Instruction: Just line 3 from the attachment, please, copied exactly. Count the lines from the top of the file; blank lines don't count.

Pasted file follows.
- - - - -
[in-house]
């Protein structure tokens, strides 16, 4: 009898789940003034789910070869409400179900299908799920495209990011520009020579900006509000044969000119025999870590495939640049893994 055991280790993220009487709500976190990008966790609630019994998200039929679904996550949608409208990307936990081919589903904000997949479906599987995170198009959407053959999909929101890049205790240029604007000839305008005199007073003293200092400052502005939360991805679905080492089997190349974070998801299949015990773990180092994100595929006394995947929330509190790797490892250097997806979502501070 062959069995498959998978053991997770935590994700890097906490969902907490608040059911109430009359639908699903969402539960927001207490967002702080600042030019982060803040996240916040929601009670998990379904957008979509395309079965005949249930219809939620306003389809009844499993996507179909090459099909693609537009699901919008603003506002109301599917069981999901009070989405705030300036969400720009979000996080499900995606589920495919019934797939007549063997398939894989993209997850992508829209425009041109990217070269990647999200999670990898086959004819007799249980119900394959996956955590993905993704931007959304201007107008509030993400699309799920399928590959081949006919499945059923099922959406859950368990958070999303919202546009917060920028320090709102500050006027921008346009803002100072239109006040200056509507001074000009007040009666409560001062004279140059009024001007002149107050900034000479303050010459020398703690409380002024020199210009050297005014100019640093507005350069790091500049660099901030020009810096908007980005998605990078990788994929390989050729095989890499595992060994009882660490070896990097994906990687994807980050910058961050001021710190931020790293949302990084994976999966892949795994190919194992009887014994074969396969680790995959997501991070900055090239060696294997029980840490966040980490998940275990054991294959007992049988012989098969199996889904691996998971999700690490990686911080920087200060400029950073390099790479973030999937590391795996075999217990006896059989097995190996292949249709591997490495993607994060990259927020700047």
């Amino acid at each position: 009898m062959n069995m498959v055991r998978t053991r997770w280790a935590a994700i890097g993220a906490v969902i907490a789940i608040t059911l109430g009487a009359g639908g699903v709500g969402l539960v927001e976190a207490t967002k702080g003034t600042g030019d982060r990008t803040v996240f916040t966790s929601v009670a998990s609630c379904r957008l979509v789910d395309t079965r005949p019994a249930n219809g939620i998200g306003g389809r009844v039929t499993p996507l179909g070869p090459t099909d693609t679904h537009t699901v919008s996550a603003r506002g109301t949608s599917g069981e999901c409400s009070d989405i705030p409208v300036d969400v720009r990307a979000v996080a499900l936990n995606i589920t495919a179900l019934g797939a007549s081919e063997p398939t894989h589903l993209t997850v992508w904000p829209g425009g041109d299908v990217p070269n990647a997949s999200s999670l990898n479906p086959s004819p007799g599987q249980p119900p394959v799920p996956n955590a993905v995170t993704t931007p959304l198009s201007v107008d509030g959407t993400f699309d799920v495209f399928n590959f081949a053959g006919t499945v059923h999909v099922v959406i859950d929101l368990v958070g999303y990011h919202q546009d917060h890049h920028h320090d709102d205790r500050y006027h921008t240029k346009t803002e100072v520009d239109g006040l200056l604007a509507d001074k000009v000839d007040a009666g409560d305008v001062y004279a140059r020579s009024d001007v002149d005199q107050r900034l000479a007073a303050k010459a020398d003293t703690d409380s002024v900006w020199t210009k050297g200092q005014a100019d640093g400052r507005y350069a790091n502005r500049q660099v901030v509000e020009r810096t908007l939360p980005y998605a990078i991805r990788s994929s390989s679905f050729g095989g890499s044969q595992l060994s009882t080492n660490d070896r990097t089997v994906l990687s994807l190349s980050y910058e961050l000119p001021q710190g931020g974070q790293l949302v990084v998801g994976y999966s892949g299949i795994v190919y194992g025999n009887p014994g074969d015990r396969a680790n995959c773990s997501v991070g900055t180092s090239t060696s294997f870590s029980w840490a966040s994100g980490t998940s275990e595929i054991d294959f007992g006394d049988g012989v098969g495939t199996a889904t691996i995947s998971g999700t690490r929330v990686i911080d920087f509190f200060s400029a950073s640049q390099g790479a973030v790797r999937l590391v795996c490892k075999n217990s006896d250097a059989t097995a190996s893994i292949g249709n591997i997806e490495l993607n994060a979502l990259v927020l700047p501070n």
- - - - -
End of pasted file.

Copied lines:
């Amino acid at each position: 009898m062959n069995m498959v055991r998978t053991r997770w280790a935590a994700i890097g993220a906490v969902i907490a789940i608040t059911l109430g009487a009359g639908g699903v709500g969402l539960v927001e976190a207490t967002k702080g003034t600042g030019d982060r990008t803040v996240f916040t966790s929601v009670a998990s609630c379904r957008l979509v789910d395309t079965r005949p019994a249930n219809g939620i998200g306003g389809r009844v039929t499993p996507l179909g070869p090459t099909d693609t679904h537009t699901v919008s996550a603003r506002g109301t949608s599917g069981e999901c409400s009070d989405i705030p409208v300036d969400v720009r990307a979000v996080a499900l936990n995606i589920t495919a179900l019934g797939a007549s081919e063997p398939t894989h589903l993209t997850v992508w904000p829209g425009g041109d299908v990217p070269n990647a997949s999200s999670l990898n479906p086959s004819p007799g599987q249980p119900p394959v799920p996956n955590a993905v995170t993704t931007p959304l198009s201007v107008d509030g959407t993400f699309d799920v495209f399928n590959f081949a053959g006919t499945v059923h999909v099922v959406i859950d929101l368990v958070g999303y990011h919202q546009d917060h890049h920028h320090d709102d205790r500050y006027h921008t240029k346009t803002e100072v520009d239109g006040l200056l604007a509507d001074k000009v000839d007040a009666g409560d305008v001062y004279a140059r020579s009024d001007v002149d005199q107050r900034l000479a007073a303050k010459a020398d003293t703690d409380s002024v900006w020199t210009k050297g200092q005014a100019d640093g400052r507005y350069a790091n502005r500049q660099v901030v509000e020009r810096t908007l939360p980005y998605a990078i991805r990788s994929s390989s679905f050729g095989g890499s044969q595992l060994s009882t080492n660490d070896r990097t089997v994906l990687s994807l190349s980050y910058e961050l000119p001021q710190g931020g974070q790293l949302v990084v998801g994976y999966s892949g299949i795994v190919y194992g025999n009887p014994g074969d015990r396969a680790n995959c773990s997501v991070g900055t180092s090239t060696s294997f870590s029980w840490a966040s994100g980490t998940s275990e595929i054991d294959f007992g006394d049988g012989v098969g495939t199996a889904t691996i995947s998971g999700t690490r929330v990686i911080d920087f509190f200060s400029a950073s640049q390099g790479a973030v790797r999937l590391v795996c490892k075999n217990s006896d250097a059989t097995a190996s893994i292949g249709n591997i997806e490495l993607n994060a979502l990259v927020l700047p501070n």